This is not noir. Despite comparisons to Blade Runner, this ain’t that. It is much too positive and upbeat. Tavenor clearly sunk a bunch of time into research and it peeks out occasionally. The view of SI is couched in rose-colored, academic glasses. Social concerns are acknowledged, but never explored in-depth. Our SI, Theren, shows very little, or any, doubt or uncertainty. There is an innocent arrogance to them, an undertone of innate superiority. They never acknowledge a mistake or miscalculation. They provide a too perfect mirror of humanity.

There’s no real personal conflict, either internally or externally, and what conflict there is consists of the extremes of gadfly trolls, abstract cultural forces, and immediately resolved misunderstandings. There is no risk to the SI that comes across as believable; no suspense, no drama, no stakes. And, tragically, no character development. I waited and waited for “Jane”, Theren’s “daughter”, to catfish a human and get caught, as she tries on her humanity. And, the end felt rushed and contrived; very much, “and, a wizard walked by.”

So, is it worth a listen? You bet! It’s a great exploration, well thought out and internally consistent. It’s why I nitpicked above. If you like a science with hard edge and your philosophy on what it takes to be human challenged, this is the book for you.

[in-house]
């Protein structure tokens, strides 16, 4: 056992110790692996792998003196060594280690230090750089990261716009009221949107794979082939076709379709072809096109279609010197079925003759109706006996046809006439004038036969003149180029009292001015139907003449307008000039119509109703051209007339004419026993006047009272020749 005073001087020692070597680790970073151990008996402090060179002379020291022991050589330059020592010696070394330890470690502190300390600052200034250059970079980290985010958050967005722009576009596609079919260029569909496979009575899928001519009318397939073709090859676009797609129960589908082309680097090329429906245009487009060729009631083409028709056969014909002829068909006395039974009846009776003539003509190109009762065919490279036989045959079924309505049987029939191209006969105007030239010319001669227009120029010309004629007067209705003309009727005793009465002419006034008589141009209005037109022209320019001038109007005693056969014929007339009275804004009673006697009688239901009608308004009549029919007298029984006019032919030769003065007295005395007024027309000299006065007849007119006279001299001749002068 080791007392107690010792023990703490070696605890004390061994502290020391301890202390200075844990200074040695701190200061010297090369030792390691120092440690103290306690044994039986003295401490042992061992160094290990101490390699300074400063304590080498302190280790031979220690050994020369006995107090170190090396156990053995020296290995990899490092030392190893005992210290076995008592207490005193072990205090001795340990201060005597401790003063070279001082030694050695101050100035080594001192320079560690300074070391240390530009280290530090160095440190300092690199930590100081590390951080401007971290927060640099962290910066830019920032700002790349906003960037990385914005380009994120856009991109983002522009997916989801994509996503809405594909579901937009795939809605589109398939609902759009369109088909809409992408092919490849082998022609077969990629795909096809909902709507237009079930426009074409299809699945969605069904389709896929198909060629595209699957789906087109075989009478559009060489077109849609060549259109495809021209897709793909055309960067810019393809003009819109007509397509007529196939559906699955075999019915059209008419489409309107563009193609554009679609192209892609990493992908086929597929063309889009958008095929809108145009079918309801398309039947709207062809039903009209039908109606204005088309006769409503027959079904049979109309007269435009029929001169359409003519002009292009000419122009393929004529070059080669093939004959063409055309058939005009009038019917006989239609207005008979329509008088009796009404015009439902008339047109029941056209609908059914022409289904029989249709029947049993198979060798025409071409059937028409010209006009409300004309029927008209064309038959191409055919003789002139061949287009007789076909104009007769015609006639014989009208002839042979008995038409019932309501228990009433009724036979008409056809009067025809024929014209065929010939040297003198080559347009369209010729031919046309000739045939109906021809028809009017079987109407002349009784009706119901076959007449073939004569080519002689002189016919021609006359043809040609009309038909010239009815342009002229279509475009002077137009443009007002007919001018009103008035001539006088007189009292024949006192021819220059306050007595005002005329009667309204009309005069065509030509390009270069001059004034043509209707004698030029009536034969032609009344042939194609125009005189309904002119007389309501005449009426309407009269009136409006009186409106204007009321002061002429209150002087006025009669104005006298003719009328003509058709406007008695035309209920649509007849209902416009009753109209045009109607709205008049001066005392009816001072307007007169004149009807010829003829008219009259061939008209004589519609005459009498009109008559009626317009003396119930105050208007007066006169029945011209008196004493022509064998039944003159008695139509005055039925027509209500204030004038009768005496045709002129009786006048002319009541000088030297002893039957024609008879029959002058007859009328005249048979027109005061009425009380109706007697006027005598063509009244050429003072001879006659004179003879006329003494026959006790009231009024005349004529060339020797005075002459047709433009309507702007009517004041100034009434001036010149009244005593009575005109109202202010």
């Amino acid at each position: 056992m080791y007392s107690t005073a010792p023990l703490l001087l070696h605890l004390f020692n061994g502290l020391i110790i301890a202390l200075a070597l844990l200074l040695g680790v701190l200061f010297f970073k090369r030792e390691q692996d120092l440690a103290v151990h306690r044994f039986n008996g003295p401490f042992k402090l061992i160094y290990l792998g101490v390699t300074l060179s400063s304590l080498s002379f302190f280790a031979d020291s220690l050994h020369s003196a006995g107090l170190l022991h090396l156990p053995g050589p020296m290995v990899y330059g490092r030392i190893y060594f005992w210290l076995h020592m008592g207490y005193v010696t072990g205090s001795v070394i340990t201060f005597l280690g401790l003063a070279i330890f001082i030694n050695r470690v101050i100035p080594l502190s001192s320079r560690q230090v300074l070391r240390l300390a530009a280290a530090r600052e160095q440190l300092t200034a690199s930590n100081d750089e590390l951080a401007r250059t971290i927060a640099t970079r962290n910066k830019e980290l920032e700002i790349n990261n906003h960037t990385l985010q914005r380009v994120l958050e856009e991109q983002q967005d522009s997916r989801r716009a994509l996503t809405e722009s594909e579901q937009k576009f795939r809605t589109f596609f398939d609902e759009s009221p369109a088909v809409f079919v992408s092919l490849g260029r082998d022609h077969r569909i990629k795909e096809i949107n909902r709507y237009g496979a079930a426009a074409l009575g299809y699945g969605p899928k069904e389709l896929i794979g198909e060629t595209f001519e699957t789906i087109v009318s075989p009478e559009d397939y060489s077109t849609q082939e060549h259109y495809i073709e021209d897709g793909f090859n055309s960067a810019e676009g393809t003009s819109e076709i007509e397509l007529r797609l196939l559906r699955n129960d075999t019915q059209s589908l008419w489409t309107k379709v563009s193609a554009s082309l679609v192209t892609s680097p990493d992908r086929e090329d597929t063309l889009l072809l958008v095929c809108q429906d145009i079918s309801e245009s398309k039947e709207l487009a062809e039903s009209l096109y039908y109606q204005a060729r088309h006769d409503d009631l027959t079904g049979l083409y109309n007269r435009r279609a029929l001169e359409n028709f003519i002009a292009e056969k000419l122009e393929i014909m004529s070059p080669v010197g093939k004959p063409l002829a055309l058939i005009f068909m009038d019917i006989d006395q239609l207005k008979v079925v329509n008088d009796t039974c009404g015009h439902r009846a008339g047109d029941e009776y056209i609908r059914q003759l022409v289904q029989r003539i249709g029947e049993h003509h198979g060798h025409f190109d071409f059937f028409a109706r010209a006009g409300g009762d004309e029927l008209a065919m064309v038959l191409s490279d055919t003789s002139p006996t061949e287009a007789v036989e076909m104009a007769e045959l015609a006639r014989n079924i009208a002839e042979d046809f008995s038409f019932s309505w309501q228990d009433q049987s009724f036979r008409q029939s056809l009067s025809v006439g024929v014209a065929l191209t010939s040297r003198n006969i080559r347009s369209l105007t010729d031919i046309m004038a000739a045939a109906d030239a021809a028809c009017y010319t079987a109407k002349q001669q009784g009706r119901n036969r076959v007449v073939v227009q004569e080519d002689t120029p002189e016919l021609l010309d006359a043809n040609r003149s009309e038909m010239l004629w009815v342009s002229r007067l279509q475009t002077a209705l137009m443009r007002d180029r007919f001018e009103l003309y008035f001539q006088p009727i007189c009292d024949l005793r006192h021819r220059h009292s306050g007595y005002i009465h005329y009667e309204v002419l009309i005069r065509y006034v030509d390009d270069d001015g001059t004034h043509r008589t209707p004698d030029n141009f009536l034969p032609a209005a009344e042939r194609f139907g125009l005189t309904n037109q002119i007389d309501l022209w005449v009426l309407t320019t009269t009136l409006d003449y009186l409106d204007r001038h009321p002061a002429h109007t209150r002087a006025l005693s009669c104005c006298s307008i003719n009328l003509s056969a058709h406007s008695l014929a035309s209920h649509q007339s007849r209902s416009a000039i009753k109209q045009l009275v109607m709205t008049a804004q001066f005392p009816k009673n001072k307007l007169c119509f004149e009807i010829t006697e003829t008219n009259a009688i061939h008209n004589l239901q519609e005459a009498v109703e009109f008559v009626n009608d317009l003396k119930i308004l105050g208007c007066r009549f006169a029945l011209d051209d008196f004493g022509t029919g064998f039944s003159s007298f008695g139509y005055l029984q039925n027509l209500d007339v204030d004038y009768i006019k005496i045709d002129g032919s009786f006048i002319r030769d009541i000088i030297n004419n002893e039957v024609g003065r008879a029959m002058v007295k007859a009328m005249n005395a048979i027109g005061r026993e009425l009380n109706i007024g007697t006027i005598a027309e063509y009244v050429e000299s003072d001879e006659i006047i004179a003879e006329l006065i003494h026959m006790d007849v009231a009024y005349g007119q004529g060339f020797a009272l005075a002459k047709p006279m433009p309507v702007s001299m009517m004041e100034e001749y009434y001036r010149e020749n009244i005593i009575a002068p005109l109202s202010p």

Review: The Hands We’re Given

They’re out of control, in their own way – and they’re humanity’s last hope.

The Hands We're Given

DISCLAIMER: I received this title for free in exchange for an unbiased review. This book was given to me for free at my request and I provided this voluntary review.

WARNING: This review contains mild spoilers.

I am not the target audience for this novel. I failed to do my due diligence, so enamored by the first rate world-building, and wound up with a romance. Because I requested this novel I feel obligated to review it, but take the review with a grain of salt. Having said that, there is a lot to like in it.